Nearly half of American adults have high blood pressure, according to the American Heart Association. Unfortunately, many of them are unaware they have it or of the damage that it can cause. High blood pressure is often called “the silent killer”, because it usually has no symptoms. Left untreated, high blood pressure leads to possible heart attack, stroke, and other health problems.
Checking your blood pressure regularly is necessary to avoid these risks. A healthy diet and lifestyle go a long way to keeping your blood pressure in the normal range, but even the healthiest people can be affected. If your blood pressure is regularly above 120/80 you should pay attention, and above 130/90 is considered high blood pressure. Blood pressure over 180/120 is considered a hypertensive crisis and needs immediate medical attention.
Everyone should commit to keeping blood pressure in a healthy range. This includes a healthy lifestyle and possibly herbs that help keep blood pressure low. Sour Tea, made with Hibiscus sabdariffa, can be a good component of your plan to avoid high blood pressure or bring down blood pressure that is already too high.
What Is Sour Tea?
Hibiscus tea, also known as sour tea, is made with the dried hibiscus flower. The flavor of is tart and fruity and it is delicious either hot or cold.
If you need to balance the tartness, you can sweeten it with a little honey, maple syrup, stevia, agave, or other natural sweetener.
If you don’t like the flavor of hibiscus tea, you can also use an herbal blend that contains hibiscus. I enjoy a blend of hibiscus, rose hips, orange, and other fruit flavors. It is flavorful, slightly sweet and mildly tart. The blend is rich in antioxidants, vitamin C, and anti-inflammatories.
Where Is the Evidence of Hibiscus Tea Benefits?
A scientific study published in the Journal of Nutrition showed that three cups of hibiscus tea daily lowers blood pressure. Participants who drank the tea for six weeks saw a reduction in blood pressure equivalent to a popular blood pressure drug.
While hibiscus tea alone may not be enough for severe cases of hypertension, it can be a solution for patients experiencing a mild elevation of blood pressure. Patients who need a large reduction in blood pressure can use it in conjunction with other herbs or drugs. Check with your doctor for advice.
Other Health Benefits of Hibiscus Tea
There is scientific evidence that Hibiscus tea has additional health benefits, especially for the heart and liver. It is beneficial for diabetics and in fat metabolism.
Here are some of the documented benefits of Hibiscus Tea:
- Hibiscus tea helps lower blood pressure
- It is packed with antioxidants that prevent free radical damage to the cells
- Lowers LDL cholesterol and triglycerides, known factors in heart disease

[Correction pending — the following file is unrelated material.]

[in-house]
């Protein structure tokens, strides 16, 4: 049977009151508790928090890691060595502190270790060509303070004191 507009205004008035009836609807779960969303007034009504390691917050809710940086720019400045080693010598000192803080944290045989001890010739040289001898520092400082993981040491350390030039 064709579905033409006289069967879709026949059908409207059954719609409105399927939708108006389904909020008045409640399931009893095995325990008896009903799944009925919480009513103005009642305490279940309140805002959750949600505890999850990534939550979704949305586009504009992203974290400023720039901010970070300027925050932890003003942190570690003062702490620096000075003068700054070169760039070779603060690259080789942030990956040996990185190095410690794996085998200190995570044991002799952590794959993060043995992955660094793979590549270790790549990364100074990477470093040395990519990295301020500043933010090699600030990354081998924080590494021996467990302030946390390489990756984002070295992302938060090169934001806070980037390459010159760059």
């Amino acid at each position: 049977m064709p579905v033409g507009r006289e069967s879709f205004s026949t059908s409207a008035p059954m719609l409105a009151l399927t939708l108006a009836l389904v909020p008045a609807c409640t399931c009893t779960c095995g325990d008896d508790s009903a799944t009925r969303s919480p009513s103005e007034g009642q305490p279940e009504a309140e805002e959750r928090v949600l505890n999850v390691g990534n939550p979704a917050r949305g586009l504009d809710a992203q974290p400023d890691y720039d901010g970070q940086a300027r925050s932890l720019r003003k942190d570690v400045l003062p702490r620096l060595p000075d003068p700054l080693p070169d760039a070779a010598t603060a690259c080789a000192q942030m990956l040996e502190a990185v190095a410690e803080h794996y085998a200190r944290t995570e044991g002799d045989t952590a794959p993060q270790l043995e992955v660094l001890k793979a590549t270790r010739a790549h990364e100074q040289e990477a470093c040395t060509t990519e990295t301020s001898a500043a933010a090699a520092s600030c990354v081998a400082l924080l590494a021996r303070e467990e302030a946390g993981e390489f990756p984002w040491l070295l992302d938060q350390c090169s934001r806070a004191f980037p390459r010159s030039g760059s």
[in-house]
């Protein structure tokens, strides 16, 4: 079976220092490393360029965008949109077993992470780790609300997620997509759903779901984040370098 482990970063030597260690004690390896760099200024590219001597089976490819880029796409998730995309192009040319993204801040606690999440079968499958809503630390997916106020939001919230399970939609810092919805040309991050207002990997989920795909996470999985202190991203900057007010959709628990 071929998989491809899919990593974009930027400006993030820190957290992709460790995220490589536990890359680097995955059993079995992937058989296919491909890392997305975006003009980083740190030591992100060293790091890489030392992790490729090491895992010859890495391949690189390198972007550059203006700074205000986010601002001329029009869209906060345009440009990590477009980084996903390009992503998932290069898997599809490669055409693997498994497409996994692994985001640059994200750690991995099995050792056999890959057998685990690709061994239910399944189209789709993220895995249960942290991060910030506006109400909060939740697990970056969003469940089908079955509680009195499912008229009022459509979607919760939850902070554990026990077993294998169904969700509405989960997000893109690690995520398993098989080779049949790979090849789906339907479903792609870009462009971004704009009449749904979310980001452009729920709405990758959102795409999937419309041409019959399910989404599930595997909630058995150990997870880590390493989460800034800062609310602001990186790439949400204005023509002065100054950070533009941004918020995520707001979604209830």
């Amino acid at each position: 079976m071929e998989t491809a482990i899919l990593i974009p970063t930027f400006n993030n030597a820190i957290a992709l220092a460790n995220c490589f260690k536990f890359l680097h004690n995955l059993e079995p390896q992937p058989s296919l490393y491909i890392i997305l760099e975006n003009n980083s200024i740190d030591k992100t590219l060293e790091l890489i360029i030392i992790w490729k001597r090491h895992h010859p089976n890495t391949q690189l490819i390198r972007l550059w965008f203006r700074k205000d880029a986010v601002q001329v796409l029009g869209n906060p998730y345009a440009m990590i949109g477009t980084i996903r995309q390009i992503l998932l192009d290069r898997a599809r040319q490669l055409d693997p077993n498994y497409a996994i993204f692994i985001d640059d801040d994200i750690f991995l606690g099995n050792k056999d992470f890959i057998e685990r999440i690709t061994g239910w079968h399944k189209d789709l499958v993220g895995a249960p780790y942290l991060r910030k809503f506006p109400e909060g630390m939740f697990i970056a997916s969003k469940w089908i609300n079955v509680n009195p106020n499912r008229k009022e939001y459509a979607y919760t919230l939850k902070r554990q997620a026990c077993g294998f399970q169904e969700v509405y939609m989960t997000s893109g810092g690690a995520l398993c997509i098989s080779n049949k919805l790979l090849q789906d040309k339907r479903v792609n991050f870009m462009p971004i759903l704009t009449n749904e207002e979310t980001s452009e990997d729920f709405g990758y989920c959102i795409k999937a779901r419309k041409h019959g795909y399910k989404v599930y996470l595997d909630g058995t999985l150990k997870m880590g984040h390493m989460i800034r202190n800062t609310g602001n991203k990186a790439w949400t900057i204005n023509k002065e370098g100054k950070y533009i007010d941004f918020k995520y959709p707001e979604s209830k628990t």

- Promotes a healthy liver and helps in detoxification
- Promotes weight loss
- May reduce the growth and spread of cancer cells
- Hibiscus tea has antibacterial and antiviral effects
- The tea is calming and helps reduce depression and anxiety
- Improves digestion
- Boosts the immune system
- Helps the skin heal.
Hibiscus tea is caffeine free, so you can drink as much as you like with no worries. In my opinion, the best reason to drink Hibiscus Tea is the delicious and refreshing flavor. The health benefits are a wonderful bonus.
Side Effects of Hibiscus Tea
Hibiscus tea is safe for consumption, but it does have some effects on the menstrual cycle. Because of this, it is probably best that pregnant women, and those looking to become pregnant, avoid it. It is mildly diuretic. Discuss your herbal use with your doctor if you are taking prescription medicines.
How to Make Hibiscus Tea
To make a pitcher of Hibiscus Tea, I use ½ cup of dried hibiscus petals or 2 cups of loosely packed fresh petals. Bring 2 quarts of water to a boil, turn off the heat and add the hibiscus petals.
Let the tea steep for 10 to 15. Strain the tea, sweeten as desired, and drink hot or iced.
For 1 cup of Hibiscus Tea, brew 2 teaspoons of dried hibiscus petals in 8 ounces of boiling water. Steep for 5 minutes, strain, and enjoy. Longer steeping times yield a more intense flavor.
Many people enjoy adding a cinnamon stick to the tea while it brews. I enjoy a squeeze of lemon or lime, and sometimes a few mint leaves.
Grow Your Own Hibiscus
Hibiscus shrubs grow in USDA Zones 4 through 11. They prefer warm weather and only a few varieties can survive in the colder zones. However, they can also be grown indoors. There are over 200 species of hibiscus, but Hibiscus sabdariffa is the variety that has been studied.
To harvest hibiscus petals for use in Hibiscus Tea, pick the flowers in the morning when the flowers are newly opened. Remove the petals from the rest of the flower and use the fresh petals for making tea, or dry them in a dehydrator for future use.
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